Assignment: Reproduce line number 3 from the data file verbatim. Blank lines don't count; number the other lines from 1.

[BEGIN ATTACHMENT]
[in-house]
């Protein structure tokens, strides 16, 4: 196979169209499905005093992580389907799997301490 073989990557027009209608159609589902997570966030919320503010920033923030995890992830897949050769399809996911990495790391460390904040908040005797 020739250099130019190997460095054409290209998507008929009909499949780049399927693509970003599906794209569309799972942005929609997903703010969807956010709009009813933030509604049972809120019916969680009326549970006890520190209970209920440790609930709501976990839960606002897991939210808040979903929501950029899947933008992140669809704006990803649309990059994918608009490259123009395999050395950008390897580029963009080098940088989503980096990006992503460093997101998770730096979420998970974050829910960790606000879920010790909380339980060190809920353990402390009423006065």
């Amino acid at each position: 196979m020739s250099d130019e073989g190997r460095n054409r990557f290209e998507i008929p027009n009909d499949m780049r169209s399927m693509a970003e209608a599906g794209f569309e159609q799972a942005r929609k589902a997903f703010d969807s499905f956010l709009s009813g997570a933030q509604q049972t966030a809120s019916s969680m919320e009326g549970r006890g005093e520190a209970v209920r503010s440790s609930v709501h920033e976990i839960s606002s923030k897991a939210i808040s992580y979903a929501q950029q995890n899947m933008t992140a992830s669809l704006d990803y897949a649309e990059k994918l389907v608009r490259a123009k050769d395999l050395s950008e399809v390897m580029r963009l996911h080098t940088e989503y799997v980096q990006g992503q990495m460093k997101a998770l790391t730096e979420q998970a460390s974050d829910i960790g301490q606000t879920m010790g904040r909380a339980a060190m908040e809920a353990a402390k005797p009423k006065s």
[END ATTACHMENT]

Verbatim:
């Amino acid at each position: 196979m020739s250099d130019e073989g190997r460095n054409r990557f290209e998507i008929p027009n009909d499949m780049r169209s399927m693509a970003e209608a599906g794209f569309e159609q799972a942005r929609k589902a997903f703010d969807s499905f956010l709009s009813g997570a933030q509604q049972t966030a809120s019916s969680m919320e009326g549970r006890g005093e520190a209970v209920r503010s440790s609930v709501h920033e976990i839960s606002s923030k897991a939210i808040s992580y979903a929501q950029q995890n899947m933008t992140a992830s669809l704006d990803y897949a649309e990059k994918l389907v608009r490259a123009k050769d395999l050395s950008e399809v390897m580029r963009l996911h080098t940088e989503y799997v980096q990006g992503q990495m460093k997101a998770l790391t730096e979420q998970a460390s974050d829910i960790g301490q606000t879920m010790g904040r909380a339980a060190m908040e809920a353990a402390k005797p009423k006065s």